The colony was given to Rome’s 8th Legion. Gnaeus Julius Agricola, the General who conquered Britain, was born here in 40 AD. His named is honored these days with a parking lot on Place Agricola.
Supposedly when Augustus arrived to Forum Julii in 23 BC, Mark Anthony’s defeated fleet from the 31 BC Battle of Actium was moored here, ready to welcome the new Emperor.
During the Pax Romana, a large part of the navy moved away from Forum Julii and joined other fleets in Misenum, near Naples, but there were still enough of a fleet to handle any uprisings, notably during the civil wars after the death of Emperor Nero.
The Frejus aqueduct was another great architectural achievement spanning over 42 kilometers over hills and through solid rock. It flowed water to Forum Julii until the 5th century. The remains are stripped down red stone, standing like giant chess pieces.
Modern Frejus has tried to make a link to the past. In many ways it can be very confusing. The Theatre Le Forum is not the Roman theater and the ancient Forum. It is a modern multipurpose arts theater. The Roman Theater is a totally rebuilt theater on the site that once held the ancient version.
Although the harbor is barely visible, thanks to a 19th century restoration, the 33′ tall, 1st century Lantern d’Auguste still stands in the same position as a landmark of the entrance to the once fortified harbor. The only difference is that the stone column with the 6 sides pyramid cap now sits on land.
The grand piece of history here is the Frejus Arena that once held 10,000 people. The remains of some of the vaults have survived the ages but the interior is all rebuilt during a restoration project of 2008-2012. The amphitheater has endured a sad history of neglect and natural disaster. A flood of 1959 carried away most of the interior and filled the Arena with silt.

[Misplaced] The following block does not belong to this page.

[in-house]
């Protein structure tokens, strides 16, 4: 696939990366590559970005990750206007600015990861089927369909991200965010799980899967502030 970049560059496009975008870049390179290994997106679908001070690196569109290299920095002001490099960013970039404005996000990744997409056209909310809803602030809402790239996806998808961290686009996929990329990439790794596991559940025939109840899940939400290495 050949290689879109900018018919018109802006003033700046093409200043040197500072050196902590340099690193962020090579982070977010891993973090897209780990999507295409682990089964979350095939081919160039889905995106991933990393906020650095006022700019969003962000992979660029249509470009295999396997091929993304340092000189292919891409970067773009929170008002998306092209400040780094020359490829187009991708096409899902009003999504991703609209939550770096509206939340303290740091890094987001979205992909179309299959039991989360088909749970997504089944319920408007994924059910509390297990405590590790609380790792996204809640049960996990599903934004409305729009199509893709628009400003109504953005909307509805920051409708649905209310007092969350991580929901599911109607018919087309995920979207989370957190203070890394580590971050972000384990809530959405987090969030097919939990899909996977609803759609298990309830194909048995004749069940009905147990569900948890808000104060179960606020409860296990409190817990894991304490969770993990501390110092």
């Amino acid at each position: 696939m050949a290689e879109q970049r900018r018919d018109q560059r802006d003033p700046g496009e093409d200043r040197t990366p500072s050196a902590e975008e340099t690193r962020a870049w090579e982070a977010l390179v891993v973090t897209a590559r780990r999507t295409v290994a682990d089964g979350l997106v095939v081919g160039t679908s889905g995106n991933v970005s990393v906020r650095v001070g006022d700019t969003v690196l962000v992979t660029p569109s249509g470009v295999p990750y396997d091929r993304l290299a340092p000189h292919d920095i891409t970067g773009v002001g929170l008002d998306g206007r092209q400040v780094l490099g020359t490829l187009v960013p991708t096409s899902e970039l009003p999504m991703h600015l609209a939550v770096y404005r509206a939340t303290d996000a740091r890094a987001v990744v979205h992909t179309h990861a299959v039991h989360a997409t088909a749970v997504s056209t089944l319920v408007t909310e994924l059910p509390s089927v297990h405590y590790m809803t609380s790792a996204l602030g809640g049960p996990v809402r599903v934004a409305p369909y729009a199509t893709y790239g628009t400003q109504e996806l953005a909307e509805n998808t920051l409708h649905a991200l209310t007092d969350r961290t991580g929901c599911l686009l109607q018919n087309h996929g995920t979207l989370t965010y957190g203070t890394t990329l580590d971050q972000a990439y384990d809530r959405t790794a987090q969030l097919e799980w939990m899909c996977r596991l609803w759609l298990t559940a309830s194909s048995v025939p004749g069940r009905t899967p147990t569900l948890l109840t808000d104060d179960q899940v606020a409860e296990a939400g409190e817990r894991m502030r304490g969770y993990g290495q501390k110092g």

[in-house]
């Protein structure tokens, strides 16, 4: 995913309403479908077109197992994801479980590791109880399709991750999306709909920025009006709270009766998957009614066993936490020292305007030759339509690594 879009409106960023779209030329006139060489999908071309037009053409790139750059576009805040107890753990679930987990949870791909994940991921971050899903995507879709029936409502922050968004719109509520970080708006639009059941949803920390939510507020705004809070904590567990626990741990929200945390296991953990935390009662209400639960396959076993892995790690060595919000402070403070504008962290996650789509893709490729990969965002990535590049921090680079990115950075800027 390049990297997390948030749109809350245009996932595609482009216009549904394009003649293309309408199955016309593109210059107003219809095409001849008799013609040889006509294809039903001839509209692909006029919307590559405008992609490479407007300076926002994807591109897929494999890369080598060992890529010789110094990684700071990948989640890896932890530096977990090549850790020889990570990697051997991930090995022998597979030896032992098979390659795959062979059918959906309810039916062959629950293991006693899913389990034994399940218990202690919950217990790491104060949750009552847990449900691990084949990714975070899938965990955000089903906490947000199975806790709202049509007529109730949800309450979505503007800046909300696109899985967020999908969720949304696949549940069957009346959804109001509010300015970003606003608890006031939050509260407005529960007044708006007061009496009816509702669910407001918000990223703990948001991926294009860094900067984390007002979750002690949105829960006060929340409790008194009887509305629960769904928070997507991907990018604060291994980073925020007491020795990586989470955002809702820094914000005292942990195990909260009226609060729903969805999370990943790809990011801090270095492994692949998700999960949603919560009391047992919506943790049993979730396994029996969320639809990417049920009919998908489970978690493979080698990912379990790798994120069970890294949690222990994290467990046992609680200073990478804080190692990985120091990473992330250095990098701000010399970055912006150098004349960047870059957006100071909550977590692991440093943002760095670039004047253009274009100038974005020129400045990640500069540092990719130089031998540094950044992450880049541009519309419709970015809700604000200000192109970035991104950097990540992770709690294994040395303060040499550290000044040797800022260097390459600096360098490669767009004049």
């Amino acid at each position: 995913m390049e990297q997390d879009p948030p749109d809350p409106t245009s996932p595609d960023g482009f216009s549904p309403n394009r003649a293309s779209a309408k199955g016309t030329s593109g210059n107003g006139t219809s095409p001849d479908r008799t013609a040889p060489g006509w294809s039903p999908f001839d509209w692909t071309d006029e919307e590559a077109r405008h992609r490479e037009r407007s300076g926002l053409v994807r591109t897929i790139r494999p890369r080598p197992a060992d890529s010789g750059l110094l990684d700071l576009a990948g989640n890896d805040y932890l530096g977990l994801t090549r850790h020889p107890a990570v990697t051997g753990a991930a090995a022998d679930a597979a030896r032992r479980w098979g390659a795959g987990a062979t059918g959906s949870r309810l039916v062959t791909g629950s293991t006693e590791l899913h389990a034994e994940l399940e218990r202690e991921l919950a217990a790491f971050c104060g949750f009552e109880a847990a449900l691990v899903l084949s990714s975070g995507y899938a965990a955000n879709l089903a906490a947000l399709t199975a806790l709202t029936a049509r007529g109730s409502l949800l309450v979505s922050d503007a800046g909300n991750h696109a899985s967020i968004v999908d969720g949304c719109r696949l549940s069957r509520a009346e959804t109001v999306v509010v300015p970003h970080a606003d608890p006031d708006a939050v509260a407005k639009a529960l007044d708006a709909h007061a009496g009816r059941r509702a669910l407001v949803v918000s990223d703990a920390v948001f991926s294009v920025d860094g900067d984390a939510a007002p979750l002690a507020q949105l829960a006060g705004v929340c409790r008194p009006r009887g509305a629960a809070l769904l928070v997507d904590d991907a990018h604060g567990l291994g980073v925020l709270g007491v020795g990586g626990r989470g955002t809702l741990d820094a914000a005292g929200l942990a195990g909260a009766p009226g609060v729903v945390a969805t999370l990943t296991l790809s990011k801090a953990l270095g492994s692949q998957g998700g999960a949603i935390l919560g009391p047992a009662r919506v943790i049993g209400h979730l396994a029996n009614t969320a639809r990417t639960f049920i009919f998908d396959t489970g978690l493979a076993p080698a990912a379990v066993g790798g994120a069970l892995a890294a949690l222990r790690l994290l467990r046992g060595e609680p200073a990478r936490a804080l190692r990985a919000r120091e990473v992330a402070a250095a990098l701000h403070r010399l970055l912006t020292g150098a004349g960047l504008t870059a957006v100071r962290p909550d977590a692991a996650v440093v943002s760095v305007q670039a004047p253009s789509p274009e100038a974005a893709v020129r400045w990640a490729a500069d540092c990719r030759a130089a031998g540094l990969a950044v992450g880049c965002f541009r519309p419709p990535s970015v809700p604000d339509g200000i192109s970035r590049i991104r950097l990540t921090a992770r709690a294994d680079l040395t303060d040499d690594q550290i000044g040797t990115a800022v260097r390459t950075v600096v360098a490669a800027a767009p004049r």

These days the Frejus Amphitheater hosts a concert series during the summer months.
Nice is one of the most beautiful small cities in Europe. It gets over 4 million visitors a year.
Nice was originally settle as the Greek port, Nikaia, named after the Greek god Nike. The Greeks still refer to it as Nikaia.
After the victory of Augustus against the Ligurians and the other 45 tribes, settlements and colonies began springing up along what is now the Côte d’Azur.
In 14 BC, the Romans built the colony of Cemenelum overlooking the Greek colony of Nikaia.
Cemenelum peaked in the 3rd century under the Severan dynasty. All 3 bath complexes were built them. Caracalla also improved the Amphitheater.
The ancient baths and amphitheater are still perched upon the hills of Nice’s Cimiéz neighborhood. The baths closed down in the 5th century.
The ancient site was a wonderful backdrop for the annual Grand Parade du Jazz, the International Nice Jazz Festival but the Cimiéz is a very upscale residential neighborhood and the tourist traffic became an annoyance. The Festival moved into the central city in 2011.
Of the 4 million tourists who come to Nice every year, very few of them go up to the Cimiéz to visit the Roman ruins. This might be good for the residents of the Cimiéz but if you happen to be in Nice, take the time and see them. It is an easy 30 minute walk from the lower city or easily accessible by municipal bus.
To find out other sites in the Alpes Martitimes along the via Julia Augusta I highly recommend the book ‘The Roman Remains of Southern France’ by James Bromwich. The book is out of print but there are still copies available.
Another great resource is The Roman Provence Guide by Edwin Mullins. Much of the information used in this article was provided in these two books.
The Provincia of Rome was looted, destroyed, repurposed and thankfully put back together thanks to Prosper Mérimée when he was the Chief Inspector of Historic Monuments in the mid 19 th century.
Mérimée is most noted as the author of the novella Carmen that became the Bizet’s Opera of the same name, however, he did a lot more than giving the world the story of the gypsy Carmen. Mérimée saved the UNESCO city of Carcassonne from destruction and saved so many of the Roman antiquities in France.
Love Travelling. Hate Trawling Travel Sites?
If like me you love taking short weekend breaks across Europe and spending 48 hours in cities like Rome, Nice, Milan, Brussels, Prague, Porto, Split, Bologna, Stockholm or Venice, but if like me you hate wasting hours trawling travel sites to plan and research your next weekend break, only to be hit by increased flight prices just before booking, then BeRightBack is for you!